Thursday, October 29, 2009

Five Scary Movies

It's not Halloween without some scary movies. These are five that still scare me, and I admit that some of the choices are obvious. Leave your own recommendations in the comments section.

1. "Blue Velvet" (1986). I don't know whether this falls into the "horror" category, but it is one of the most disturbing movies I've ever seen. It begins with the discovery of a severed ear in a field, and culminates in Isabella Rossellini humiliated, naked and sobbing on a lawn in the middle of the night. In between we have Dennis Hopper as one of the most frightening villains of all time, and a tragic Dean Stockwell (whom I admit to a major crush on, normally) ruining Roy Orbison's "In Dreams" for me forever.

2. "Carrie" (1976). Sissy Spacek plays a persecuted high school student with powers that unleash themselves at the prom. For me, the scariest parts of this movie happen before the violence of the prom: Carrie's humiliation in the locker room; Carrie's insane mother (Piper Laurie) telling her, "They're all gonna laugh at you;" Betty Buckley as the gym teacher, facing down Nancy Allen's high-school sociopath. If you ever feel nostalgic for your own teenaged years, watch this movie and get over yourself.

3. "The Exorcist" (1973). This remarkably faithful adaptation of the novel is just as scary, if not more so. Someone told me that the theme music, Mike Oldfield's "Tubular Bells," was originally supposed to be Christmas music, and the whole movie is that way: pleasant things that turn terrifying. Linda Blair is remembered most for her performance as the possessed Regan, but the true stars of the film are Jason Miller, as the doomed Father Damian Karras, and Ellen Burstyn, as Regan's frantic mother.

4. "The Haunting" (1963). The Haunting does several things movies aren't supposed to do — playing with points of view and giving us an extended voiceover from Julie Harris' character, Eleanor Lance, among other things — but it all works. Eleanor (Nell) serves as the film's unreliable narrator; is Hill House haunted, or is it just Nell?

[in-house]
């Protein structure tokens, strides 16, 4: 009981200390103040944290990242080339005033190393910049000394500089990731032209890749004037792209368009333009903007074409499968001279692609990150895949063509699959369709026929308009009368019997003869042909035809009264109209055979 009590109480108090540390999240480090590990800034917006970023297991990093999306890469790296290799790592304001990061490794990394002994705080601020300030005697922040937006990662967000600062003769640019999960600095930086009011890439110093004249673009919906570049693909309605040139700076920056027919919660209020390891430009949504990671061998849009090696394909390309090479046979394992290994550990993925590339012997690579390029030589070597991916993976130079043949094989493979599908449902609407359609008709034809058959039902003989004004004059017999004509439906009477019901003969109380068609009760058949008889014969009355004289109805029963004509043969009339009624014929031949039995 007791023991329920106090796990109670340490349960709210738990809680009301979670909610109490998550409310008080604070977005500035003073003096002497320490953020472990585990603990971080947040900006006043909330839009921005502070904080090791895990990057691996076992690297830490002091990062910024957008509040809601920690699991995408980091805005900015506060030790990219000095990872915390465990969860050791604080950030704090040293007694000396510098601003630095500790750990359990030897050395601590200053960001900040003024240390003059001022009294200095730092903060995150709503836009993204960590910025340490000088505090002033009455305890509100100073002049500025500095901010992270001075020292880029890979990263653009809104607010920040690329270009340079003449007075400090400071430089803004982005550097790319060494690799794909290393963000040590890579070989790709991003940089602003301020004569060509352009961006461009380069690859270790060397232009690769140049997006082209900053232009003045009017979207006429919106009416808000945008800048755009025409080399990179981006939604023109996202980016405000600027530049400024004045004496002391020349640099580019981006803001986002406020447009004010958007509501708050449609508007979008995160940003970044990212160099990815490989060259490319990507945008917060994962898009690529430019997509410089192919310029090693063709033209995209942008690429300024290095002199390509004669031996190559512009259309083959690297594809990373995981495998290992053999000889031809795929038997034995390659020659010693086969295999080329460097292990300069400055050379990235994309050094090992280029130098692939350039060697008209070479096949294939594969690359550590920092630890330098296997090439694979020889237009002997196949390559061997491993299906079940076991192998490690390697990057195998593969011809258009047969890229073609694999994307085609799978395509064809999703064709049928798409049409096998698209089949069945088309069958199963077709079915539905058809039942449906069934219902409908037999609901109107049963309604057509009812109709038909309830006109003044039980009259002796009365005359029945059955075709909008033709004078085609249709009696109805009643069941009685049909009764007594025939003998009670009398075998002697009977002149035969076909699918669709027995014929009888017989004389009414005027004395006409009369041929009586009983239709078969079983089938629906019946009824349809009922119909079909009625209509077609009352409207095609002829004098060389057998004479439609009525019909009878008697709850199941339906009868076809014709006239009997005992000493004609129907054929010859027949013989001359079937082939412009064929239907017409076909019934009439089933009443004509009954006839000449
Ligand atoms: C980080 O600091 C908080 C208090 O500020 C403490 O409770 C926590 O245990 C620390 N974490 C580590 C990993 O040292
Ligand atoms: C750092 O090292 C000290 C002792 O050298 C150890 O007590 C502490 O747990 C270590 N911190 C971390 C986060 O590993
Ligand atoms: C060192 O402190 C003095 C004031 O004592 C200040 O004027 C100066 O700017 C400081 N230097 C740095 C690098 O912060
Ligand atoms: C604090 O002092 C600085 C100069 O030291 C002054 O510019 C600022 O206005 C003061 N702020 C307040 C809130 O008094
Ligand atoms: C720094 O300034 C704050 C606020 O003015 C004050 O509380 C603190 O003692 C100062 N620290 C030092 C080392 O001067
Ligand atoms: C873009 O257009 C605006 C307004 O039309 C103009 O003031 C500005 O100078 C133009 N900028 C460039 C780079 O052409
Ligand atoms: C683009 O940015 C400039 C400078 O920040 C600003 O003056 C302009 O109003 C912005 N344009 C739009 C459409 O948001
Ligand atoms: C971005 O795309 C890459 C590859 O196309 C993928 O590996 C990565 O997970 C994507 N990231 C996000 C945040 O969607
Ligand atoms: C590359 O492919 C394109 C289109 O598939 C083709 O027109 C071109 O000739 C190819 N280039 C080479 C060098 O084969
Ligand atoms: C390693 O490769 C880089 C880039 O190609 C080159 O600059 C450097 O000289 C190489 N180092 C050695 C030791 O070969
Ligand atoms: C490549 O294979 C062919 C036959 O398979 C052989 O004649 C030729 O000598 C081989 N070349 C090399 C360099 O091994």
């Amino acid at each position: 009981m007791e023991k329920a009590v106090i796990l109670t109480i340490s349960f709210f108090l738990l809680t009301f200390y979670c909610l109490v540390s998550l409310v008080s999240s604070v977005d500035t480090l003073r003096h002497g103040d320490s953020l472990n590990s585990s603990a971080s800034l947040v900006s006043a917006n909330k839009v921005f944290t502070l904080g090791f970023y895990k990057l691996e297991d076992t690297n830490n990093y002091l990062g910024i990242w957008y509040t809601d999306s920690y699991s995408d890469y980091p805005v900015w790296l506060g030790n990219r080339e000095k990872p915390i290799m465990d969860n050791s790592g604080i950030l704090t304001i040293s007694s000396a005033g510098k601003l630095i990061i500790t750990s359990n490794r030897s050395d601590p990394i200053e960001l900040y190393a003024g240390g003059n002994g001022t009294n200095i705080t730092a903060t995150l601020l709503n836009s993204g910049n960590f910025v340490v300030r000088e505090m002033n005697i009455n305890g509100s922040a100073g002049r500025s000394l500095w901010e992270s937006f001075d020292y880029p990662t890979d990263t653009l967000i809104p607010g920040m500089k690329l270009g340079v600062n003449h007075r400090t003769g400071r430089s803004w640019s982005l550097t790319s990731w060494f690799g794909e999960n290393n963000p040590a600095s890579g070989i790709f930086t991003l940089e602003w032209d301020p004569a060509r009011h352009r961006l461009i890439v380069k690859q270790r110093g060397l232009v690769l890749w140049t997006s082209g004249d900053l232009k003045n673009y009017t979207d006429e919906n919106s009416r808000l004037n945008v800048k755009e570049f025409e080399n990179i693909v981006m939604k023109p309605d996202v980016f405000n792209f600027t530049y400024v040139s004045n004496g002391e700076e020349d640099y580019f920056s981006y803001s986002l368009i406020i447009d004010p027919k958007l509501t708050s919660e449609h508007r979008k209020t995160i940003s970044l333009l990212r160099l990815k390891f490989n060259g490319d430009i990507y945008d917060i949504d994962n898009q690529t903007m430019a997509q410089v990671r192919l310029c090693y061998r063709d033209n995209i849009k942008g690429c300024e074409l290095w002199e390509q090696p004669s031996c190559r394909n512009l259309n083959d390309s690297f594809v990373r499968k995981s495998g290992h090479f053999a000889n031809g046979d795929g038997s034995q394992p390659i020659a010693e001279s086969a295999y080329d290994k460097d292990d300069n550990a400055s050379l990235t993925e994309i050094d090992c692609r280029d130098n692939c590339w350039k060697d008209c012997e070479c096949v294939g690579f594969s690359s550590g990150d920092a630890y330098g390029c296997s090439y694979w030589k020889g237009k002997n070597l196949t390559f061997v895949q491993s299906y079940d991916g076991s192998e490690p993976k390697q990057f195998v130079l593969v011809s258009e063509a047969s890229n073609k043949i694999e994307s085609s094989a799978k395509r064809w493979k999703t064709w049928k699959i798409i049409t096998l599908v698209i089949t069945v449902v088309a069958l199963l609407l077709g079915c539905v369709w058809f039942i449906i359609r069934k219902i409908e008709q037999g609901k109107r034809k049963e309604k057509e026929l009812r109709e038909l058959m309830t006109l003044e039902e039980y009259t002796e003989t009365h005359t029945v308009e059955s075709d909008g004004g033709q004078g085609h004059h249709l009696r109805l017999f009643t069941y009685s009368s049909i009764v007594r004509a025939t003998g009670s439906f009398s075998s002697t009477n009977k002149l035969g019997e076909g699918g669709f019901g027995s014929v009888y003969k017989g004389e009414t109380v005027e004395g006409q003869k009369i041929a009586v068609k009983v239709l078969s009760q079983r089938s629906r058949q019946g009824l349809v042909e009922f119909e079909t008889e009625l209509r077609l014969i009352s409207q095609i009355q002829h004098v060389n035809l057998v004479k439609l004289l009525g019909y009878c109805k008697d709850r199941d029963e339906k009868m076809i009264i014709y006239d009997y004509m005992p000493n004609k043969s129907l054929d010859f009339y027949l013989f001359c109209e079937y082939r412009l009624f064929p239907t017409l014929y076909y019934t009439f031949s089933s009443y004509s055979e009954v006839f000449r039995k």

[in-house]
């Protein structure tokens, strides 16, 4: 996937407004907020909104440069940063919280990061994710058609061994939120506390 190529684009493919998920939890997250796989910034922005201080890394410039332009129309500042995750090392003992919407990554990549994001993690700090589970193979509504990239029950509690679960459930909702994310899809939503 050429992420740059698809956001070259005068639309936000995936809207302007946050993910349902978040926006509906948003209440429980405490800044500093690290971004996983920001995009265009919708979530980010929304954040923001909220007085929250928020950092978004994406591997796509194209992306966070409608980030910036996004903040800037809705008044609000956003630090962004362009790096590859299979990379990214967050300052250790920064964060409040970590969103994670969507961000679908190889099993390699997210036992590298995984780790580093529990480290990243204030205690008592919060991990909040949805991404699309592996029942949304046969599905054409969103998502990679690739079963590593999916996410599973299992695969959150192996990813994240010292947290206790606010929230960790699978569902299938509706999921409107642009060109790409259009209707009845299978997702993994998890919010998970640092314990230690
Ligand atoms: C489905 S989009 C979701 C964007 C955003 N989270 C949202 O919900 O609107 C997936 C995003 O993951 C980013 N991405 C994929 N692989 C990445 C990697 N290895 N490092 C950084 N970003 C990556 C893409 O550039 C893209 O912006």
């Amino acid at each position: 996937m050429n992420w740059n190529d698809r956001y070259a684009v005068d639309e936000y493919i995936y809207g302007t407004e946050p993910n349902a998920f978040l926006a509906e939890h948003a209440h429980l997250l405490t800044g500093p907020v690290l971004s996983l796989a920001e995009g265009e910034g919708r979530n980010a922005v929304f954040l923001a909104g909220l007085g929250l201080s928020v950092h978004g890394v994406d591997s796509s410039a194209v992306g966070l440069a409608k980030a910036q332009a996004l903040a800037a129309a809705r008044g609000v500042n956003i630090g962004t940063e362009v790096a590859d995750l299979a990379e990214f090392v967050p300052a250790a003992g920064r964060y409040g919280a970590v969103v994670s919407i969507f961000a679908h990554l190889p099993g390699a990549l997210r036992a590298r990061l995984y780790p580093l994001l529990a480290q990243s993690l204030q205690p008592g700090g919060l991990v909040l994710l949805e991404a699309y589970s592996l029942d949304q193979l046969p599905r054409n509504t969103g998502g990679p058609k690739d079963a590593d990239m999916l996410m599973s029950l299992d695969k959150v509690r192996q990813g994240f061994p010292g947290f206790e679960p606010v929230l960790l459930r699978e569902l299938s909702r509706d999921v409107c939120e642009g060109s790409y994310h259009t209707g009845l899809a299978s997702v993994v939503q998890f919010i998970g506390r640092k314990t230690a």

5. "Poltergeist" (1982). The best horror films are about outsiders trying to get in. Five-year-old Carol Anne Freeling, watching TV in the middle of the night, announces, "They're here . . ." and the Freeling home is invaded by malevolent spirits who want everything they have, starting with Carol Anne. Poltergeist is not only a horror film but a social satire and a cautionary tale about everyday suburban isolation and greed. The Freelings battle the forces of hell in their tract mansion, and although their neighbors are close enough to interfere with the TV's remote control, no one even notices.

10 comments:

Kevin Wignall said...

I wonder if the truly scary movies are those you see in your formative years.

I agree with number 4, but wasn't much troubled by Carrie, The Exorcist, Blue Velvet or Poltergeist.

I'd add "The Shining" and "Don't Look Now".

AnswerGirl said...

Oh, I was definitely most impressionable between the ages of about 9 and 22.

At the risk of heresy, I don't love the film version of "The Shining." I find the pacing too slow, and don't buy Jack Nicholson and Shelley Duvall as a couple. The book scared me more.

But I'll agree about "Don't Look Now," which I saw for the first time three or four years ago. A rare instance of the movie being creepier than the story, which I read in high school and didn't completely understand.

Karen Olson said...

Although not a horror movie, JAWS scared the daylights out of me, especially since my friends and I went straight from the movie theater to the beach afterward. We did not swim.

Anonymous said...

Alien scared me, or at least made me very tense for 2 hours

RBo

Anonymous said...

One of my favroite moments in film watching. Sitting in a dark living room watching a VHS of THE HAUNTING with someone who had never seen it. Halfway through the movie she stops the tape, looks at me and says, "Is it like this all the way through?" I say, "Yes." She gets up, turns on all the lights in the apartment... CHECKS THE LOCKS ON THE DOORS... sits back down, picks up the remote and says... "Okay," and we watched the rest of the film.

Richard B.

AnswerGirl said...

As if locks would keep the demons out . . .

Peggy & Scott said...

Has anyone ever see "The Cat and the Canary"? with I was probably 10ish when I watched it on tv. Oooh it scared me! I probably wasn't supposed to watch it but it was on in the daytime-no cable then of course. I looked it up in my twenties and found it under horror. I should try to get it through Netflix. It might be really bad but did the trick on a ten year old!

AnswerGirl said...

Never saw "The Cat and the Canary," but those daytime movies could be deadly. I saw one called "The Shuttered Room," starring Gig Young and Carol Lynley, when I was about nine, and it scared me silly. No memory of the details, though, and I was sick at home, so maybe I was feverish.

Kevin Wignall said...

"The Cat and the Canary" is a great film, a comedy but yes, it would scare a young child. Has a great line near the beginning when Bob Hope is in his apartment in New York, there's a clap of thunder and the lights flicker. Bob says, "Basil Rathbone must be throwing a party".

sarirose said...

The two I remember were the House of Wax when it first came out and Daddy took all of us to the Chicago theater to see it for my birthday and The Birds. I almost left in the middle of that one. Later in Coronado I had those Mocking Birds diving at my head every time I walked past them to my door.
Sally